Sardinians differ from Basques by having higher Caucasus/no North European compared to no Caucasus/higher North European

    It is rather upsetting that the long-awaited arrival of the Iceman genome consists -at the moment- of a genome browser and no download options. As such, it is not really usable at the moment.

  • Maju

    “there really wasn’t much variation added from the second dimension on in this relatively homogeneous sample”

    That’s like saying that Tuscans are like (some) Spaniards, almost a subset of Iberians. I really miss the usual E-W Mediterranean axis in this PCA, why does it shows up this way?

    Then also who are those Spaniards that diverge more than Basques in the PC1 and PC2 positive extremes? They are like “super-Basques” but with Spanish label.

    The combined answer is, I understand, that the only thing measured here is two “Basque” (Basque-plus) components: PC1 is a component that is highest in the Basque-plus cluster and lowest in Russians/North Europeans, instead PC2 is a component highest also in the Basque-plus cluster and lowest among some Spaniards and Italians (notably Sardinians).

    Sardinians, like North Basques, seem to have relatively high PC1 component but not as extremes as the “South Basque cum some Spaniards” cluster. The PC2 component seems instead enhanced (after the Basque-plus extreme cluster) for North Basques and North Europeans.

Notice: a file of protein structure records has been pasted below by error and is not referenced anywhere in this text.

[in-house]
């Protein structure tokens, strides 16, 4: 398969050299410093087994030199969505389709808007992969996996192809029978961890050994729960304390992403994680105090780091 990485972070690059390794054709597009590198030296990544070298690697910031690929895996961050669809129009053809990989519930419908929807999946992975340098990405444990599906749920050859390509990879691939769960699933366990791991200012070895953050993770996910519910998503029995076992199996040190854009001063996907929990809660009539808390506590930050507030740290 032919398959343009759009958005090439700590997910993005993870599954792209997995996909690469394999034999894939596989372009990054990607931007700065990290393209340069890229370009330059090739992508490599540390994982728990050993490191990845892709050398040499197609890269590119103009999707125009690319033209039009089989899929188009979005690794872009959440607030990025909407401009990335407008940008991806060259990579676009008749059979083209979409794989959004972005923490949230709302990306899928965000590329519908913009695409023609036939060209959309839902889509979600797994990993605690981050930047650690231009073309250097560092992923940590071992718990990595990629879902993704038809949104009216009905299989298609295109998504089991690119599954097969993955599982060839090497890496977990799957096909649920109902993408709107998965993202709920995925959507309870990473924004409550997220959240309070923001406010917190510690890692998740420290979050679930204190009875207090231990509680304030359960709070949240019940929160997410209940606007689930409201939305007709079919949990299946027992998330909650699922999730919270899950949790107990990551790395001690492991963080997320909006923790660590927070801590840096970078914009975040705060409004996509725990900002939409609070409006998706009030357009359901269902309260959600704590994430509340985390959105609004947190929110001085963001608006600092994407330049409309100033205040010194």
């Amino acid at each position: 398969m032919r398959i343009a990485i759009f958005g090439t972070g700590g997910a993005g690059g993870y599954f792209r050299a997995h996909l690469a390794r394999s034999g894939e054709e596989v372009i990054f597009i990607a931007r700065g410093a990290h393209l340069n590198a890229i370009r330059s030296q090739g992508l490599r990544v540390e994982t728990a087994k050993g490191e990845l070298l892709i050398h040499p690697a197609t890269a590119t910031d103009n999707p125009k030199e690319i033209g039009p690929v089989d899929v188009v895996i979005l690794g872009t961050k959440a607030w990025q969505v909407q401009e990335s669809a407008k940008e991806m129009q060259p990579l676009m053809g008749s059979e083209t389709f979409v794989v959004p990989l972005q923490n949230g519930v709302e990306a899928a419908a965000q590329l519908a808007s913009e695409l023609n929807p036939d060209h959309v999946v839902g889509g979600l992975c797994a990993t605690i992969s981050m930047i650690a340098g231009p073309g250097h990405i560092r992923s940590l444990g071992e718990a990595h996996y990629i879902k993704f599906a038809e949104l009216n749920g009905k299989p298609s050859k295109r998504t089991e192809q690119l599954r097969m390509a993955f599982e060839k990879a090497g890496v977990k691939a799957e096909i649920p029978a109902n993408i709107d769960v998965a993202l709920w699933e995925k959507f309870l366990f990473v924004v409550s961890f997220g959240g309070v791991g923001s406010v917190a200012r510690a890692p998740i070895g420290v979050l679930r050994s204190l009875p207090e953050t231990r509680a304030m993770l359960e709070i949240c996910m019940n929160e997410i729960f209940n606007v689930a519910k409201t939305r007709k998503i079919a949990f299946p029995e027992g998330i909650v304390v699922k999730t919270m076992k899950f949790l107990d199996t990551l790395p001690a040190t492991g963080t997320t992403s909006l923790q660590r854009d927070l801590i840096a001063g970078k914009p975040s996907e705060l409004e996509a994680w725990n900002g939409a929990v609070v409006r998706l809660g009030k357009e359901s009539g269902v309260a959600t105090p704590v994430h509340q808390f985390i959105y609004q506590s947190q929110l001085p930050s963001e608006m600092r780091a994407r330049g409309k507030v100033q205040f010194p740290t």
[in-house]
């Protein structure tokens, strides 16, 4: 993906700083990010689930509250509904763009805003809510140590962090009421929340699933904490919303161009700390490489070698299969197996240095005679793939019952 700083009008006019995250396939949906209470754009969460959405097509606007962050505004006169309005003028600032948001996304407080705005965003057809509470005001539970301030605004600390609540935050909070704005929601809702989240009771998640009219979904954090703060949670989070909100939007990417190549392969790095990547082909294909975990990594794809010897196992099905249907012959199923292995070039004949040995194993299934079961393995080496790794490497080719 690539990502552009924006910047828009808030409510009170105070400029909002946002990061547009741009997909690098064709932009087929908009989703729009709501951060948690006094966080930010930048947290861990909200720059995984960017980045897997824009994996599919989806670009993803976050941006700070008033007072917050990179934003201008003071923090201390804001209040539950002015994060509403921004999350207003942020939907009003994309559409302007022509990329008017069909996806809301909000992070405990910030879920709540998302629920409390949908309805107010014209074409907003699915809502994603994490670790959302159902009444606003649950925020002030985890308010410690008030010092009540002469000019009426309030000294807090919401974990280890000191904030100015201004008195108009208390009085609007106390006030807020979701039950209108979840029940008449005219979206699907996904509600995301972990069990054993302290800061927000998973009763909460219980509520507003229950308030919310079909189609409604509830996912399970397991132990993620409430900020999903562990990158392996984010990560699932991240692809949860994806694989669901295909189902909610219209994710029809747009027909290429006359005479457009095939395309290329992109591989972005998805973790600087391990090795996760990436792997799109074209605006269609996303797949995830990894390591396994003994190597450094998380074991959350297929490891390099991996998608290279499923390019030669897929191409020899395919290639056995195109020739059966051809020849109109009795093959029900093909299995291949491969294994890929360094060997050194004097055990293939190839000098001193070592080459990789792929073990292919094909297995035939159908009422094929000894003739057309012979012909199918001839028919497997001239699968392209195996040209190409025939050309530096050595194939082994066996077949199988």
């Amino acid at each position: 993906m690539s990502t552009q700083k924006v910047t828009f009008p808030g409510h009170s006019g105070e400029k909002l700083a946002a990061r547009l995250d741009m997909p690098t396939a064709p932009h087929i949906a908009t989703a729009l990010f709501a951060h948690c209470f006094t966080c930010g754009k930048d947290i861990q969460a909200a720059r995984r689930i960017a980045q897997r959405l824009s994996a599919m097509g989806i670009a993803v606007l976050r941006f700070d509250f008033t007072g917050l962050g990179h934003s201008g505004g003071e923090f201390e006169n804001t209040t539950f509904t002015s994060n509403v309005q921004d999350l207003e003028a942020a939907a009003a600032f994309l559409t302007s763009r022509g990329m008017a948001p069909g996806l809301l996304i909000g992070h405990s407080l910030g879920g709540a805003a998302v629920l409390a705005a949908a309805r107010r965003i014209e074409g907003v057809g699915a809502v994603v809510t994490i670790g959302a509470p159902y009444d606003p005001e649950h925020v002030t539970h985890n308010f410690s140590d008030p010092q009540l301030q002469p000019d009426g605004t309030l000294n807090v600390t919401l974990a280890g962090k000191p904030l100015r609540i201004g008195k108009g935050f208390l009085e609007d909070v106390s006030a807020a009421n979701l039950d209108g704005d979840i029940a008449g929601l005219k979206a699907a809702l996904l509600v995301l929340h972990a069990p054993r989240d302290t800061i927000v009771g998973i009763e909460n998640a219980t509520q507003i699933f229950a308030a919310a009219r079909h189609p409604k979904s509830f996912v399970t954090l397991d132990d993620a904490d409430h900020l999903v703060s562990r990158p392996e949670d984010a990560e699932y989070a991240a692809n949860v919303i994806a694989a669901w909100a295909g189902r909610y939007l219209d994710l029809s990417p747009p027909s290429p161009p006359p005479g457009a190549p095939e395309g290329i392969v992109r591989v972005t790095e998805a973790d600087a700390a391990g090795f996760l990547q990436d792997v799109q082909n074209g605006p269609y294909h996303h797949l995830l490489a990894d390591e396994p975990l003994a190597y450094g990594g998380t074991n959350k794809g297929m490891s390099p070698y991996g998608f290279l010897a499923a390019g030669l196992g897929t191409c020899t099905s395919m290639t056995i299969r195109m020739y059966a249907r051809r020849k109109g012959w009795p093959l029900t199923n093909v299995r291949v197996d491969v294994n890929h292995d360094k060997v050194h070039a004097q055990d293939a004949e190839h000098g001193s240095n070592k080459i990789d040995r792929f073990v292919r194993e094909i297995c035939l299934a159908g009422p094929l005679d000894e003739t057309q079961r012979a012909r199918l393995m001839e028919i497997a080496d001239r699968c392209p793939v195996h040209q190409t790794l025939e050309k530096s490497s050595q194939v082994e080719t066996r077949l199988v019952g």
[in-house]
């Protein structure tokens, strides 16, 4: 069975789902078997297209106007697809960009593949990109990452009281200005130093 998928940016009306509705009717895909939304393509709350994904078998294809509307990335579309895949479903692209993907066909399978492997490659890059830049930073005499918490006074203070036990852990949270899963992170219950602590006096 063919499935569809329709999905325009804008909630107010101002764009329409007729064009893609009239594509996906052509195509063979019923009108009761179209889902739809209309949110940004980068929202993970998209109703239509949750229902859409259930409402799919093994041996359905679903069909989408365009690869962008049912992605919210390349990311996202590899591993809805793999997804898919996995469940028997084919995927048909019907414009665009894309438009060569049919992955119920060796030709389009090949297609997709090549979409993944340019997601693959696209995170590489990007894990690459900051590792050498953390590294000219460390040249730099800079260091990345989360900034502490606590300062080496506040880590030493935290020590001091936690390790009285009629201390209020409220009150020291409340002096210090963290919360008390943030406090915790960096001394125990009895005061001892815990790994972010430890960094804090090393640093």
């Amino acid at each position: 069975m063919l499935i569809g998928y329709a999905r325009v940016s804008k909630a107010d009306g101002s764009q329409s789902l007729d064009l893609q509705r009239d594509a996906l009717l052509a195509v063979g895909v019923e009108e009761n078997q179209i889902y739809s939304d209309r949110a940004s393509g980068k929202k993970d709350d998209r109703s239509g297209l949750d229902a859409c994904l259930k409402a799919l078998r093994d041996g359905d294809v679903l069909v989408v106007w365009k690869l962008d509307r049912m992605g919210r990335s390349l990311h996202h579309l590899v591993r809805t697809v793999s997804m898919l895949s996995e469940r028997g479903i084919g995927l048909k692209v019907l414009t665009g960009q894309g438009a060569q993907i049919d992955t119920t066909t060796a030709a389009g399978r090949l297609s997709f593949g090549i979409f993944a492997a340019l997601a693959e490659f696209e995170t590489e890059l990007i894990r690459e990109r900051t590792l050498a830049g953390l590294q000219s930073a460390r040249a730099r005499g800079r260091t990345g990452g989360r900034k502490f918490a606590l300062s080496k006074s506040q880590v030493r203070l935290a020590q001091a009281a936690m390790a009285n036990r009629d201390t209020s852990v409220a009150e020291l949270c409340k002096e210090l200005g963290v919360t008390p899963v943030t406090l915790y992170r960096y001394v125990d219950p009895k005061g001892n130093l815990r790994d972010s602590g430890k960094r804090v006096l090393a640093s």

Tuscans and the Spaniards clustering nearby are only defined in negative terms of non-Basqueness.

  • free thinker

    The fact that the Iceman clusters with the Sardinians is no surprise. I have always felt that the Southern Europeans in Deniekes study were just a proxy group for the Neolithic expansion. The fact that he is more distant from the present inhabitants of Northern Italy is also what you would expect. The lack of any Indo-European admixture is enough to explain that. What I was curious about is whether the Iceman had any paleolithic admixture. I would like to see some admixture runs which included people like the Saami and Berbers. The purest group of Paleolithic Europeans which survived to modern times were the Guanches of the Canary Islands. The Spanish didn’t invade until 1402–so it should be possible to get a full genome from skeletal remains prior to that time. If we want a better proxy group than the Lithuanians for the Indo-Europeans, why don’t we do a genome for one of the bog people. Or if the Indo-Europeans were already an admixed people by the time they got to Europe, we could probably go back to the Kurgan mound builders with a fair chance of success. We are just getting started with this stuff, but we need older and purer examples of the founding populations of Europe.